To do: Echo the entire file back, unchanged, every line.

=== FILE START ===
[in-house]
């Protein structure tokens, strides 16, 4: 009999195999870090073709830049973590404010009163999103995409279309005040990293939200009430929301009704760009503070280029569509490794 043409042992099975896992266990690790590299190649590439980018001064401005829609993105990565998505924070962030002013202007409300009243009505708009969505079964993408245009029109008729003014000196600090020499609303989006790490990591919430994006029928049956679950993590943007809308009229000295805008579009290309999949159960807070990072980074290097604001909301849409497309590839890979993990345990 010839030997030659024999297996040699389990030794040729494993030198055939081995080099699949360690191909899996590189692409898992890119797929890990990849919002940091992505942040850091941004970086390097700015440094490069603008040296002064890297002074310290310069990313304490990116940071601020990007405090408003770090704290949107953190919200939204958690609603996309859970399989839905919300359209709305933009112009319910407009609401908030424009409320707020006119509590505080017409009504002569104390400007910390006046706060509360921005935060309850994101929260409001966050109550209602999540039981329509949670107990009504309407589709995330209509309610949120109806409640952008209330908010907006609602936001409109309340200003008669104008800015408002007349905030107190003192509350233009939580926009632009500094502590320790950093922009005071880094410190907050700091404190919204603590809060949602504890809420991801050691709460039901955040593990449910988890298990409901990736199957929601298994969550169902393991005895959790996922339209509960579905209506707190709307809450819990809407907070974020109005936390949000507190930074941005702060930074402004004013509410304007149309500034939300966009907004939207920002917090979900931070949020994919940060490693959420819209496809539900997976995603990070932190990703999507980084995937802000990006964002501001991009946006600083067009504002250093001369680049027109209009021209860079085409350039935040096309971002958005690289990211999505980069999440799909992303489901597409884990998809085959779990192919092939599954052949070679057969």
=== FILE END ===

[in-house]
């Protein structure tokens, strides 16, 4: 009999195999870090073709830049973590404010009163999103995409279309005040990293939200009430929301009704760009503070280029569509490794 043409042992099975896992266990690790590299190649590439980018001064401005829609993105990565998505924070962030002013202007409300009243009505708009969505079964993408245009029109008729003014000196600090020499609303989006790490990591919430994006029928049956679950993590943007809308009229000295805008579009290309999949159960807070990072980074290097604001909301849409497309590839890979993990345990 010839030997030659024999297996040699389990030794040729494993030198055939081995080099699949360690191909899996590189692409898992890119797929890990990849919002940091992505942040850091941004970086390097700015440094490069603008040296002064890297002074310290310069990313304490990116940071601020990007405090408003770090704290949107953190919200939204958690609603996309859970399989839905919300359209709305933009112009319910407009609401908030424009409320707020006119509590505080017409009504002569104390400007910390006046706060509360921005935060309850994101929260409001966050109550209602999540039981329509949670107990009504309407589709995330209509309610949120109806409640952008209330908010907006609602936001409109309340200003008669104008800015408002007349905030107190003192509350233009939580926009632009500094502590320790950093922009005071880094410190907050700091404190919204603590809060949602504890809420991801050691709460039901955040593990449910988890298990409901990736199957929601298994969550169902393991005895959790996922339209509960579905209506707190709307809450819990809407907070974020109005936390949000507190930074941005702060930074402004004013509410304007149309500034939300966009907004939207920002917090979900931070949020994919940060490693959420819209496809539900997976995603990070932190990703999507980084995937802000990006964002501001991009946006600083067009504002250093001369680049027109209009021209860079085409350039935040096309971002958005690289990211999505980069999440799909992303489901597409884990998809085959779990192919092939599954052949070679057969």